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This Day in History: The origins of the Great Seal of the United States

On this day in 1782, the Confederation Congress adopts the Great Seal of the United States. The seal was nearly 6 years in the making! Congress had been working on it since July 4, 1776, not too long after the American Revolution began.

You may think of July 4 as the day that the Continental Congress approved the Declaration of Independence. That’s true, but Congress accomplished other things that day as well. For instance, Congress passed a resolution that “Dr. [Benjamin] Franklin, Mr. J[ohn] Adams and Mr. [Thomas] Jefferson, be a committee, to bring in a device for a seal for the United States of America.” All three men had helped to write the Declaration. Now they would struggle together to create a graphic depiction of the values important to the new nation, as represented in its seal.

They didn’t quite succeed. The committee presented an idea for a seal in August 1776, but that proposal was not approved. Nevertheless, at least two aspects of the Franklin/Adams/Jefferson seal would survive. The Eye of Providence and the Latin motto “E Pluribus Unum” were both retained from this original proposal.

A second committee was appointed in March 1780. These men, too, ultimately failed to satisfy Congress, but they contributed a few more ideas that would eventually find their way into the final seal: 13 red and white stripes on a shield, a constellation of 13 stars, and an olive branch.

After another delay, a third committee was appointed in May 1782. This committee contributed more ideas but again failed to receive congressional approval. It is from this committee that we got the idea for an eagle (but not the bald eagle) and an unfinished pyramid on the reverse side.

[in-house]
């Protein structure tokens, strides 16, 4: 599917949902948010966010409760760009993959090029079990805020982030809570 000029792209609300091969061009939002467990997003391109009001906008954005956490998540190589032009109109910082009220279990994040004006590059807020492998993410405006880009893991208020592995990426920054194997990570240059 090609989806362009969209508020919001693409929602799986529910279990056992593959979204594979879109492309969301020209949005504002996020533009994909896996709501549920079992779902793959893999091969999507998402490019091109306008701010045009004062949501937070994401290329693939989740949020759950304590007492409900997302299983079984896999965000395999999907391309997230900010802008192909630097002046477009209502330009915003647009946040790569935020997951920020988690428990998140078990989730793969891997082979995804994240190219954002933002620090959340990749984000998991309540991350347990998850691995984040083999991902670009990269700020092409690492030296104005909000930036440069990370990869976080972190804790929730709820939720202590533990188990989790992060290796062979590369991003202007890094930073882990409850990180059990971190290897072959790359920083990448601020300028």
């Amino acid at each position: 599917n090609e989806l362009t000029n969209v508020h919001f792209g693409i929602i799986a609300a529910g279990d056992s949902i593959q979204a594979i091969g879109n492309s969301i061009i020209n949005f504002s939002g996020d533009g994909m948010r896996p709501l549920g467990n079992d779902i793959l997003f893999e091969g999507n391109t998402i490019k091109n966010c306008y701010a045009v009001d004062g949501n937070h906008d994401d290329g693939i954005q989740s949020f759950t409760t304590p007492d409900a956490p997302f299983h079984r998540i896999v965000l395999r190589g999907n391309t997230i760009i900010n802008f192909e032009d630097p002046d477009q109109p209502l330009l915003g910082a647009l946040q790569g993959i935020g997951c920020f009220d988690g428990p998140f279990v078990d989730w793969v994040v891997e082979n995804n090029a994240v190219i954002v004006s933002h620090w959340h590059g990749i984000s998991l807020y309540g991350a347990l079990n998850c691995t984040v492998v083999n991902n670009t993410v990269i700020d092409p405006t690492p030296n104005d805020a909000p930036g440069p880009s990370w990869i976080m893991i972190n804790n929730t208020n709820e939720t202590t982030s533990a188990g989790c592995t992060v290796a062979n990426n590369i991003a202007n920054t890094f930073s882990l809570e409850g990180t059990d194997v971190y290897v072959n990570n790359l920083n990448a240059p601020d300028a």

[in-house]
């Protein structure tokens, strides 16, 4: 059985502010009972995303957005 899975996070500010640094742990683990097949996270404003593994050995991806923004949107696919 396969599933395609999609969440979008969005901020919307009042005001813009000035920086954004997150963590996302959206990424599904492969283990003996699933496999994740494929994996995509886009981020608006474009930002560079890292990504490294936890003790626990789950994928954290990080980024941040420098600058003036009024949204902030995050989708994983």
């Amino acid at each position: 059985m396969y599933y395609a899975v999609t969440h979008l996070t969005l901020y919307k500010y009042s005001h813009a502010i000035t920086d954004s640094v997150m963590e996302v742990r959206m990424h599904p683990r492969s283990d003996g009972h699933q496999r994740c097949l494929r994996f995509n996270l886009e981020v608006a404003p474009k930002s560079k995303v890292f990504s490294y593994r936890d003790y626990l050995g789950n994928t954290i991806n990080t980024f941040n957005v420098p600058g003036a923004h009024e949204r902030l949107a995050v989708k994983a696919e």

Were people starting to get frustrated after this third failed attempt? By now, the Battle of Yorktown was over and Americans were negotiating a peace treaty with Britain. The need for a seal was getting greater. Perhaps Congress felt more urgency, because things began to move faster.

On June 13, 1782, Congress asked Charles Thomson, Secretary of Congress, to wrap up the project. Thomson selected features from each of the three previous proposals and combined them into one design. (See attached picture for his sketch.)

Thomason replaced the eagle with a bald eagle—it was more genuinely American. He kept “E Pluribus Unum” on the front, but he added “Annuit Coeptis” on the back. The latter phrase roughly translates to “he favors our undertakings.” In this instance, “he” is God. Thomson later explained that the Latin was a reference to God’s approval of the American effort. He explained to Congress: “The Eye over [the pyramid] & the Motto allude to the many signal interpositions of providence in favour of the American cause.”

An interesting bit of trivia: Both “E Pluribus Unum” and “Annuit Coeptis” contain 13 letters, matching the other incidences of the number 13 on our seal (13 arrows; 13 leaves on the olive branch). Did Thomson plan that? We will never know.

William Barton of Philadelphia helped to refine Thomson’s sketches. For instance, he changed the wing spread of the eagle so the tips would face up. The final proposal was presented to Congress and finally approved on June 20.

The road to create a seal had proven to be nearly as long as the American Revolution itself.


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